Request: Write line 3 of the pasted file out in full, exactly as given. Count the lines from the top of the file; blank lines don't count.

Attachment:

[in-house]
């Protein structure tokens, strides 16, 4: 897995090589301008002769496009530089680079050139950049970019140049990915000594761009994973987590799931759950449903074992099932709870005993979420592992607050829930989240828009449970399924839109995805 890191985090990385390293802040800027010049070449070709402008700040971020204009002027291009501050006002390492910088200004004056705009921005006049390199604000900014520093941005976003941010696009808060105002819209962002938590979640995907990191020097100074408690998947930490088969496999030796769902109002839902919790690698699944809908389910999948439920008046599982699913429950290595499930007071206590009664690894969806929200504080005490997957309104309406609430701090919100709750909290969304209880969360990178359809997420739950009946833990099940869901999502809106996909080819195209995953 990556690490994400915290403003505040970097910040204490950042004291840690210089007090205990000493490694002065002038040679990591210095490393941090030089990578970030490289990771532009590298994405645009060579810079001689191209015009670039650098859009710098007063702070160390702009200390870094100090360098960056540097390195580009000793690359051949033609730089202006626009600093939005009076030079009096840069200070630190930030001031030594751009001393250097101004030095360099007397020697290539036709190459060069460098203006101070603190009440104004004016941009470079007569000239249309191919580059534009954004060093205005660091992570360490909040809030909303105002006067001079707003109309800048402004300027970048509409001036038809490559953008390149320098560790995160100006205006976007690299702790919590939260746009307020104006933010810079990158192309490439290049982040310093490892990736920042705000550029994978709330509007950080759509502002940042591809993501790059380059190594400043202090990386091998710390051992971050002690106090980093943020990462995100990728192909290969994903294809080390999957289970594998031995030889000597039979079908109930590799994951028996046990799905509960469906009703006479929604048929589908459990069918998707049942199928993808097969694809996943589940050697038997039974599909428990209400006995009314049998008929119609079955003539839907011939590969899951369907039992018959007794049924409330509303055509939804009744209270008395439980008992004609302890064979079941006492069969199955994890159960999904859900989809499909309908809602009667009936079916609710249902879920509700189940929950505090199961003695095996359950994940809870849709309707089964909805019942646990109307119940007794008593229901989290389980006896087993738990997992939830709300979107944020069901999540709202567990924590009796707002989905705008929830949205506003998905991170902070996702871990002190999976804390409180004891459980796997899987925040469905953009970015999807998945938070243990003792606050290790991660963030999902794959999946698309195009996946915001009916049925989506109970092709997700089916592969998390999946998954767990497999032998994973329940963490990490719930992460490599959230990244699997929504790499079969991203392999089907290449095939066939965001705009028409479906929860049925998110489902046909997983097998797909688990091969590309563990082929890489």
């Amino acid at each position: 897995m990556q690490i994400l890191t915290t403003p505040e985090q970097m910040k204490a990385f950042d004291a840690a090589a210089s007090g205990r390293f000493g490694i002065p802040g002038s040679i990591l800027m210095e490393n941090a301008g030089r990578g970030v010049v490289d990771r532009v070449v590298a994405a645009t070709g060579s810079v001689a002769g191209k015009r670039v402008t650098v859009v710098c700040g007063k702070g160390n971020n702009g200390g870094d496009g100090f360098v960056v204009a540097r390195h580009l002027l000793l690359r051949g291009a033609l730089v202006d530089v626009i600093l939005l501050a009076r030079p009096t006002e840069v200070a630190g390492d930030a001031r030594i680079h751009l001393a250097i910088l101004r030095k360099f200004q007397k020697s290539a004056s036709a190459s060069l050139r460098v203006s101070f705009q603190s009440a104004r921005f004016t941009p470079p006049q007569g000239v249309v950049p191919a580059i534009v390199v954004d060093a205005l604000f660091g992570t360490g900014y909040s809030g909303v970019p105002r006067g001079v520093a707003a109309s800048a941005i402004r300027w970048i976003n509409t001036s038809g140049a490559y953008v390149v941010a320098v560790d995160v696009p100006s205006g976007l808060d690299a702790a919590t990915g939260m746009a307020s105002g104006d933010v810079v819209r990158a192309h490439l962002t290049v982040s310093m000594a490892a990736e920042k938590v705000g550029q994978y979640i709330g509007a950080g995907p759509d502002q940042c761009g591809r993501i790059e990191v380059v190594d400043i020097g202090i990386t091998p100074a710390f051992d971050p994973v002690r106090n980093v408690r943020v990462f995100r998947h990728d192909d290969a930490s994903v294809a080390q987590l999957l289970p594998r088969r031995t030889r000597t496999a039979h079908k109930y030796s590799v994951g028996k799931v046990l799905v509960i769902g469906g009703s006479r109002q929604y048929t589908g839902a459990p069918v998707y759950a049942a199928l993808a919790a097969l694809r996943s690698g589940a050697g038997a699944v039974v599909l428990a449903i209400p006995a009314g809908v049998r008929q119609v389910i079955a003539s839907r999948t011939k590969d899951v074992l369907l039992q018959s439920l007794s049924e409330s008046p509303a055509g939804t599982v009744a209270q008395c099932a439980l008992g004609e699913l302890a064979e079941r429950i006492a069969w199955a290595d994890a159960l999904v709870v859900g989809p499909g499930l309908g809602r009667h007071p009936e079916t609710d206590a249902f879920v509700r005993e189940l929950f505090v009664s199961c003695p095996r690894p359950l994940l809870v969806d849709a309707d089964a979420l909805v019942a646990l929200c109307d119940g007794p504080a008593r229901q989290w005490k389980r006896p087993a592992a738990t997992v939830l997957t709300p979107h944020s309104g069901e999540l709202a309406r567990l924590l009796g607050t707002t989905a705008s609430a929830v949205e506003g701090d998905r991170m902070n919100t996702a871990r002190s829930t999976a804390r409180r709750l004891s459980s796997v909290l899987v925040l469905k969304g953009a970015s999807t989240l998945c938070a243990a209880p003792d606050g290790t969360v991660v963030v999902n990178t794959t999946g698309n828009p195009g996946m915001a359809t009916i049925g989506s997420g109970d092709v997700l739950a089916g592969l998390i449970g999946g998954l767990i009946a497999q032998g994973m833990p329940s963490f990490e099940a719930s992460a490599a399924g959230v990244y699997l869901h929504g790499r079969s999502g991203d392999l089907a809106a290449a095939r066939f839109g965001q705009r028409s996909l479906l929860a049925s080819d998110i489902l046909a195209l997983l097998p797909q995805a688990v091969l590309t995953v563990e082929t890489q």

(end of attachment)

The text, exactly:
């Amino acid at each position: 897995m990556q690490i994400l890191t915290t403003p505040e985090q970097m910040k204490a990385f950042d004291a840690a090589a210089s007090g205990r390293f000493g490694i002065p802040g002038s040679i990591l800027m210095e490393n941090a301008g030089r990578g970030v010049v490289d990771r532009v070449v590298a994405a645009t070709g060579s810079v001689a002769g191209k015009r670039v402008t650098v859009v710098c700040g007063k702070g160390n971020n702009g200390g870094d496009g100090f360098v960056v204009a540097r390195h580009l002027l000793l690359r051949g291009a033609l730089v202006d530089v626009i600093l939005l501050a009076r030079p009096t006002e840069v200070a630190g390492d930030a001031r030594i680079h751009l001393a250097i910088l101004r030095k360099f200004q007397k020697s290539a004056s036709a190459s060069l050139r460098v203006s101070f705009q603190s009440a104004r921005f004016t941009p470079p006049q007569g000239v249309v950049p191919a580059i534009v390199v954004d060093a205005l604000f660091g992570t360490g900014y909040s809030g909303v970019p105002r006067g001079v520093a707003a109309s800048a941005i402004r300027w970048i976003n509409t001036s038809g140049a490559y953008v390149v941010a320098v560790d995160v696009p100006s205006g976007l808060d690299a702790a919590t990915g939260m746009a307020s105002g104006d933010v810079v819209r990158a192309h490439l962002t290049v982040s310093m000594a490892a990736e920042k938590v705000g550029q994978y979640i709330g509007a950080g995907p759509d502002q940042c761009g591809r993501i790059e990191v380059v190594d400043i020097g202090i990386t091998p100074a710390f051992d971050p994973v002690r106090n980093v408690r943020v990462f995100r998947h990728d192909d290969a930490s994903v294809a080390q987590l999957l289970p594998r088969r031995t030889r000597t496999a039979h079908k109930y030796s590799v994951g028996k799931v046990l799905v509960i769902g469906g009703s006479r109002q929604y048929t589908g839902a459990p069918v998707y759950a049942a199928l993808a919790a097969l694809r996943s690698g589940a050697g038997a699944v039974v599909l428990a449903i209400p006995a009314g809908v049998r008929q119609v389910i079955a003539s839907r999948t011939k590969d899951v074992l369907l039992q018959s439920l007794s049924e409330s008046p509303a055509g939804t599982v009744a209270q008395c099932a439980l008992g004609e699913l302890a064979e079941r429950i006492a069969w199955a290595d994890a159960l999904v709870v859900g989809p499909g499930l309908g809602r009667h007071p009936e079916t609710d206590a249902f879920v509700r005993e189940l929950f505090v009664s199961c003695p095996r690894p359950l994940l809870v969806d849709a309707d089964a979420l909805v019942a646990l929200c109307d119940g007794p504080a008593r229901q989290w005490k389980r006896p087993a592992a738990t997992v939830l997957t709300p979107h944020s309104g069901e999540l709202a309406r567990l924590l009796g607050t707002t989905a705008s609430a929830v949205e506003g701090d998905r991170m902070n919100t996702a871990r002190s829930t999976a804390r409180r709750l004891s459980s796997v909290l899987v925040l469905k969304g953009a970015s999807t989240l998945c938070a243990a209880p003792d606050g290790t969360v991660v963030v999902n990178t794959t999946g698309n828009p195009g996946m915001a359809t009916i049925g989506s997420g109970d092709v997700l739950a089916g592969l998390i449970g999946g998954l767990i009946a497999q032998g994973m833990p329940s963490f990490e099940a719930s992460a490599a399924g959230v990244y699997l869901h929504g790499r079969s999502g991203d392999l089907a809106a290449a095939r066939f839109g965001q705009r028409s996909l479906l929860a049925s080819d998110i489902l046909a195209l997983l097998p797909q995805a688990v091969l590309t995953v563990e082929t890489q």